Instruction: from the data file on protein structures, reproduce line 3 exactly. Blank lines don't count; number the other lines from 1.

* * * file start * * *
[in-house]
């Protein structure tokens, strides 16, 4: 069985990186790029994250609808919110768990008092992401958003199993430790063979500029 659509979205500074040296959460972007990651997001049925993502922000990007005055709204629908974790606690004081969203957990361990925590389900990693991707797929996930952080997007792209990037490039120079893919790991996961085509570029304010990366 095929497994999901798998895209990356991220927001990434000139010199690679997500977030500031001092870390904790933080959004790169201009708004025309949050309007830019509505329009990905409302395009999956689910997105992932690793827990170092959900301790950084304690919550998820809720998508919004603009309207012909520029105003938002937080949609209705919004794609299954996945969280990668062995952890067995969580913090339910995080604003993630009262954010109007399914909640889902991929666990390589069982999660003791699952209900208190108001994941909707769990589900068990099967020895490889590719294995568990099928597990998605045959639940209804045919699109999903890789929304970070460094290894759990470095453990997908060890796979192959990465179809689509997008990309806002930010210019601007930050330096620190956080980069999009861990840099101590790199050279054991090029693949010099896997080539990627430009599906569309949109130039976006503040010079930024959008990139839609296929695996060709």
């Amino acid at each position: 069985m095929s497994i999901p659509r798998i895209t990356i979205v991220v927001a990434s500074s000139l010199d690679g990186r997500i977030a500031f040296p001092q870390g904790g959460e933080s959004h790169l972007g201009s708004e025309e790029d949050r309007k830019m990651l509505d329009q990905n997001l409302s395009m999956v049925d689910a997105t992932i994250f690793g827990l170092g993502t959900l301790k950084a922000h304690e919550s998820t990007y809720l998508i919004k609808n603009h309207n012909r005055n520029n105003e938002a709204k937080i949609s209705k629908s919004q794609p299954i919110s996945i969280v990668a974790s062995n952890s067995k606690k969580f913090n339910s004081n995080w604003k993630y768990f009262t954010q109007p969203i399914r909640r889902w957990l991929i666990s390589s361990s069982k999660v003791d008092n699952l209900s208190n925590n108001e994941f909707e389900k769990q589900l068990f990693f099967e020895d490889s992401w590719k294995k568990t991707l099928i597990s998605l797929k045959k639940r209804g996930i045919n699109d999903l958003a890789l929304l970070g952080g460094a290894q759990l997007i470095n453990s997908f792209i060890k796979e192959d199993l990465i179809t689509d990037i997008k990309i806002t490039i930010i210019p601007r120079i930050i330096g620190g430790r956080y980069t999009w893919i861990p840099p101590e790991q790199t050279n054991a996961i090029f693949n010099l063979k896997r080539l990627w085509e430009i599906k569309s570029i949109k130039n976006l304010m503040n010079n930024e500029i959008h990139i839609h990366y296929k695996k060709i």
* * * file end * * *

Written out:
């Amino acid at each position: 069985m095929s497994i999901p659509r798998i895209t990356i979205v991220v927001a990434s500074s000139l010199d690679g990186r997500i977030a500031f040296p001092q870390g904790g959460e933080s959004h790169l972007g201009s708004e025309e790029d949050r309007k830019m990651l509505d329009q990905n997001l409302s395009m999956v049925d689910a997105t992932i994250f690793g827990l170092g993502t959900l301790k950084a922000h304690e919550s998820t990007y809720l998508i919004k609808n603009h309207n012909r005055n520029n105003e938002a709204k937080i949609s209705k629908s919004q794609p299954i919110s996945i969280v990668a974790s062995n952890s067995k606690k969580f913090n339910s004081n995080w604003k993630y768990f009262t954010q109007p969203i399914r909640r889902w957990l991929i666990s390589s361990s069982k999660v003791d008092n699952l209900s208190n925590n108001e994941f909707e389900k769990q589900l068990f990693f099967e020895d490889s992401w590719k294995k568990t991707l099928i597990s998605l797929k045959k639940r209804g996930i045919n699109d999903l958003a890789l929304l970070g952080g460094a290894q759990l997007i470095n453990s997908f792209i060890k796979e192959d199993l990465i179809t689509d990037i997008k990309i806002t490039i930010i210019p601007r120079i930050i330096g620190g430790r956080y980069t999009w893919i861990p840099p101590e790991q790199t050279n054991a996961i090029f693949n010099l063979k896997r080539l990627w085509e430009i599906k569309s570029i949109k130039n976006l304010m503040n010079n930024e500029i959008h990139i839609h990366y296929k695996k060709i």